A gender gap? My surprising conclusion regarding the differences in male and female members of Congress’ communications about abortion

Upon the completion of my study regarding the differences between the manners in which male and female members of the 112th Congress discussed abortion, I was quite surprised by my most significant finding: there was not much to find.  According to my research, there was not a tremendous difference in the manners that men and women chose to adopt during their discussions of abortion in the 112th Congress.  I recognize that, due to time and resource-related limitations, my study was notably small and, consequently, cannot be relied upon to draw very solid conclusions.  Nonetheless, I did not expect to see such a blatant lack of any trend based on gender.

I have considered several possibilities as to why this finding—or lack thereof—emerged.  One potential cause might be the heavy focus that Congress affords to the economy: according to the Bureau of Labor Statistics, the unemployment rate stood above 9 percent when the 112th Congress took office in January 2011 and did not fall below 8 percent until late the following year.  Had the economy been more robust, it stands to reason that members of both genders would not have felt such strong compulsions to make the economy the subject of most of their communications to the public.  This would have afforded abortion a greater chance of appearing in Congressional rhetoric.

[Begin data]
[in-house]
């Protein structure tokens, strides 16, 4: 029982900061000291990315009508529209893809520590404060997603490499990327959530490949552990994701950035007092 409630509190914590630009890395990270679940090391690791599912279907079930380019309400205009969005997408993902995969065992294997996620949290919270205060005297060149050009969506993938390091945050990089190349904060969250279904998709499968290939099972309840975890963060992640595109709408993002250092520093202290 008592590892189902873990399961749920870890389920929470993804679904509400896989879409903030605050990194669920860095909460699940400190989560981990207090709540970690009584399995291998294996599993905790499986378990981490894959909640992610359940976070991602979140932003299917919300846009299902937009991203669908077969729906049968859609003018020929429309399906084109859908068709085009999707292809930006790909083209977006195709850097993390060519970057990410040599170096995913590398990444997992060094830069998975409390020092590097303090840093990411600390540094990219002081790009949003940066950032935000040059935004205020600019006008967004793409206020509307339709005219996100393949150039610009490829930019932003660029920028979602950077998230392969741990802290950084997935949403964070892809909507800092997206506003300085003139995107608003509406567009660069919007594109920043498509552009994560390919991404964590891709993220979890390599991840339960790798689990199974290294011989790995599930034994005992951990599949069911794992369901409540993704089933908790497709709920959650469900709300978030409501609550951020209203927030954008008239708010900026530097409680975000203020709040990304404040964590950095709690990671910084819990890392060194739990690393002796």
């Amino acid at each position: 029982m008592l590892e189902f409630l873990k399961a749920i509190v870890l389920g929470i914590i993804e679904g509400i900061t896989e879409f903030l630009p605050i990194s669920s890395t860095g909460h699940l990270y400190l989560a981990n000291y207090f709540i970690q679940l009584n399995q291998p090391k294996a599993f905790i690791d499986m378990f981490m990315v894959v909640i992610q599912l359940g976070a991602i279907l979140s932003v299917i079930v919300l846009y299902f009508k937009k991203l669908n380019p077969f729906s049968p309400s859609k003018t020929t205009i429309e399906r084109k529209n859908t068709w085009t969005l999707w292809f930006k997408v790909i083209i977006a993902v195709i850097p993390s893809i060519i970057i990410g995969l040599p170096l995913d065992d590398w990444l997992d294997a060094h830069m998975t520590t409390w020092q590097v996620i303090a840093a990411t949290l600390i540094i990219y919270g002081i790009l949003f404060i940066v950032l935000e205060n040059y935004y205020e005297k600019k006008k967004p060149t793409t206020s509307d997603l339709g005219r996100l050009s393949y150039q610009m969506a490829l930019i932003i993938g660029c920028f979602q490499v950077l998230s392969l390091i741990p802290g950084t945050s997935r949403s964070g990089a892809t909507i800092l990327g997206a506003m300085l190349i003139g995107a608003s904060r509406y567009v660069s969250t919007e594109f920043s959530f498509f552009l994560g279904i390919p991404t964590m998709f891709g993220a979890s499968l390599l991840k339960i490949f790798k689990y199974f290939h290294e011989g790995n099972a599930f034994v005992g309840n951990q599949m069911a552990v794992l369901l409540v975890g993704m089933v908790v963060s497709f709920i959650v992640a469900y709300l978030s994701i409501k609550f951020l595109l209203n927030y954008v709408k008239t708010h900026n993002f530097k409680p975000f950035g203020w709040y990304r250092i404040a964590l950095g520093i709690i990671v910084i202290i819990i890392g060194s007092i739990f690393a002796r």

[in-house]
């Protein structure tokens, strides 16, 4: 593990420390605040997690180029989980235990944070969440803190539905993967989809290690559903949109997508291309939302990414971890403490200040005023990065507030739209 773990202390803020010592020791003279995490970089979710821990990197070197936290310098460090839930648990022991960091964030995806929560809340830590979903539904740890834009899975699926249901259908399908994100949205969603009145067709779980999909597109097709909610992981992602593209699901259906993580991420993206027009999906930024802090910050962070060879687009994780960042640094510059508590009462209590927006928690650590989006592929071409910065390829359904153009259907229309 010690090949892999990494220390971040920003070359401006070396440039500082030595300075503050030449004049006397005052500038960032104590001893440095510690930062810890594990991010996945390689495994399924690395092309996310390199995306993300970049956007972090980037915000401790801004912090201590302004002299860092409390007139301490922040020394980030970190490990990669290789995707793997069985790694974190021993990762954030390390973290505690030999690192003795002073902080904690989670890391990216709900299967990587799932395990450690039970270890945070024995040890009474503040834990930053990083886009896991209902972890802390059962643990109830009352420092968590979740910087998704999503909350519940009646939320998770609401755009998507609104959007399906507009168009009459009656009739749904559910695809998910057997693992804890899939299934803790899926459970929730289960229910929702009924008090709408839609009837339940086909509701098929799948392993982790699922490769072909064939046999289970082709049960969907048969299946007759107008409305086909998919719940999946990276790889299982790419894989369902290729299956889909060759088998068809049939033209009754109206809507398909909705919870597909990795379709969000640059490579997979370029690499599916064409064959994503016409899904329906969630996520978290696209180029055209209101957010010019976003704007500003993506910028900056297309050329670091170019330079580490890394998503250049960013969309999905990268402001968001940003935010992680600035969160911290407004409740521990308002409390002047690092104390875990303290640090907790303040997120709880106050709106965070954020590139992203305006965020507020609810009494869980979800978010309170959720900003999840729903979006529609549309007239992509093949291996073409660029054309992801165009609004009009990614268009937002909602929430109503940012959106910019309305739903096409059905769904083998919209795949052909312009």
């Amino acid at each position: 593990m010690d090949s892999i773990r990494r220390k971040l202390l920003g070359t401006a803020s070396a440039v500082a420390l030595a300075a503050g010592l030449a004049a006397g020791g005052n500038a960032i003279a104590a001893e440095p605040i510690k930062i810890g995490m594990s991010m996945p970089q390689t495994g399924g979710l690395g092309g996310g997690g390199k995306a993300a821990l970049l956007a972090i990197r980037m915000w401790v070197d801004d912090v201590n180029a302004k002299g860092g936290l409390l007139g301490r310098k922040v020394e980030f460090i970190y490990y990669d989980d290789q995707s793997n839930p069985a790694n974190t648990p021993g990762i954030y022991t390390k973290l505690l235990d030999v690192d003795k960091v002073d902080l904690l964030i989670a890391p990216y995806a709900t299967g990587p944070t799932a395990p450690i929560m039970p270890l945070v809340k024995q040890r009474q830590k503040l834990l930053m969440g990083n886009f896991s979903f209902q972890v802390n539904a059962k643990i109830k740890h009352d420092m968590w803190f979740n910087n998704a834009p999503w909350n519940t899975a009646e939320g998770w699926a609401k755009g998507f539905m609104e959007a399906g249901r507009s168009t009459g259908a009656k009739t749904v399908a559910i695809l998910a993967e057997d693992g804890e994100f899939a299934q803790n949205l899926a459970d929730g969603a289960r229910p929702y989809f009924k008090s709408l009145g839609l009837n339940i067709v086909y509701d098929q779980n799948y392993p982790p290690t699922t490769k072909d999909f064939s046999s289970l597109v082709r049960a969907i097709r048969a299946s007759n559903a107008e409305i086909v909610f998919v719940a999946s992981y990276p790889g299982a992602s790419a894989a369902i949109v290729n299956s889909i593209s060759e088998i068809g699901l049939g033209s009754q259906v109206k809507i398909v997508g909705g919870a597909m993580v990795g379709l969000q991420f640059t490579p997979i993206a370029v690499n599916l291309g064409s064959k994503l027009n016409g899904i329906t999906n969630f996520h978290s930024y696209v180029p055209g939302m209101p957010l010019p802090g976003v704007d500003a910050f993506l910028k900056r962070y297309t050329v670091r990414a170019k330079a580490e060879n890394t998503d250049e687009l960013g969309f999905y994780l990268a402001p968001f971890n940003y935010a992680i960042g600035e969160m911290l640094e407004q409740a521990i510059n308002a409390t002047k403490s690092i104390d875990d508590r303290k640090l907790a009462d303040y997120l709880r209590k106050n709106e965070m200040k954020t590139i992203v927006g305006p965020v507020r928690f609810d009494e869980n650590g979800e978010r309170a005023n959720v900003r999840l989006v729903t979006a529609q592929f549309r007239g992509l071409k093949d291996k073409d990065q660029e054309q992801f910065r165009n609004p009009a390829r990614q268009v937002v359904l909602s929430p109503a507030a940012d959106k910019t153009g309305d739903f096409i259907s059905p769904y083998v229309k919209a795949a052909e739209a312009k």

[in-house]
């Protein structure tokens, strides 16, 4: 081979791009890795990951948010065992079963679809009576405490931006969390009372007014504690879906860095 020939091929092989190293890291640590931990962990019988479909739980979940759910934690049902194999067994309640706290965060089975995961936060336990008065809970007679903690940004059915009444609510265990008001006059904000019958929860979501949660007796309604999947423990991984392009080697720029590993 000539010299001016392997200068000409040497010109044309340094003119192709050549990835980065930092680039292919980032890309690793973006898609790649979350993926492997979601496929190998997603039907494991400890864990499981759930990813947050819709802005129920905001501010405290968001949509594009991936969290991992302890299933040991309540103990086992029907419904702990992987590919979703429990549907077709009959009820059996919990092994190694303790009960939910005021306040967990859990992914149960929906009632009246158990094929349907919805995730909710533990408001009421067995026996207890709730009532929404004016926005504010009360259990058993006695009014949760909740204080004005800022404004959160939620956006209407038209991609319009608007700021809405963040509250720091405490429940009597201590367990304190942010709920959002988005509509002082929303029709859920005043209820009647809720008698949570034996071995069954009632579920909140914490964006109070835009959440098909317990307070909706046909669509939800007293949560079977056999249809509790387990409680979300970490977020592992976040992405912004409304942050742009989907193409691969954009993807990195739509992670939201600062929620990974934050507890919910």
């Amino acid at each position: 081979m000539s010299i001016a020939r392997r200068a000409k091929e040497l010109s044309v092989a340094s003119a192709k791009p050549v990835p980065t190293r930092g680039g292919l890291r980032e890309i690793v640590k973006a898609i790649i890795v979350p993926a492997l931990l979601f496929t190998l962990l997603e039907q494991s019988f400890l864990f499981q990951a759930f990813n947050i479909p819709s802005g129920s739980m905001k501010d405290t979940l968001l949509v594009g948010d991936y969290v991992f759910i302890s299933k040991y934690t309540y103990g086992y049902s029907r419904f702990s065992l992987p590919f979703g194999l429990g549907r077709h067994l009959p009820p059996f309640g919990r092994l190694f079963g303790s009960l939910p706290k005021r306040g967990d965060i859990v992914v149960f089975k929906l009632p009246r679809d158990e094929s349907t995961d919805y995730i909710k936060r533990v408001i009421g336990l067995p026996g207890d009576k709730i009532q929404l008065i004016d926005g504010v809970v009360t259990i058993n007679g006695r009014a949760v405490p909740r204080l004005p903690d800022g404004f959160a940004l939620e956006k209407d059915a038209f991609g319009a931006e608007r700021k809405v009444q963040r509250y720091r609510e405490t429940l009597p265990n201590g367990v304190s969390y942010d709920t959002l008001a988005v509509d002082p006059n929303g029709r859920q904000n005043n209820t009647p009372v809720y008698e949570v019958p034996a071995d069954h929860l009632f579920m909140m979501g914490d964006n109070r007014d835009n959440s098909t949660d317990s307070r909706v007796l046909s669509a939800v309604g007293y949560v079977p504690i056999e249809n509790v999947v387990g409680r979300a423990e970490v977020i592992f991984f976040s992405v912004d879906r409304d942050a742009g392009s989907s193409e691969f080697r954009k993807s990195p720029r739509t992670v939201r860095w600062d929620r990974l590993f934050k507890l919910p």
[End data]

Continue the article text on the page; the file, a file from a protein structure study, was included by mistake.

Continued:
Other possibilities I have considered concern members’ individual choices.  For example, perhaps women tend to consider abortion a more affecting subject than men do, due to their unique ability to have abortions.  It stands to reason that male members of Congress might recognize this possibility and, as a result, take special care to dedicate a substantial volume of their communications to the topic in order to avoid appearing unsympathetic to women’s concerns.

In order to draw more solid conclusions with respect to my research question, a much large study would need to be conducted.  It is possible that my speculations as to why no difference emerged are incorrect, or that my entire conclusion is faulty and there is a difference in the manners in which men and women in the 112th Congress communicated about abortion after all.  However, it is also possible that my limited study might impel one to hesitate before asserting that a wide “gender gap” separates male and female legislators with respect to their manners of communicating about abortion.

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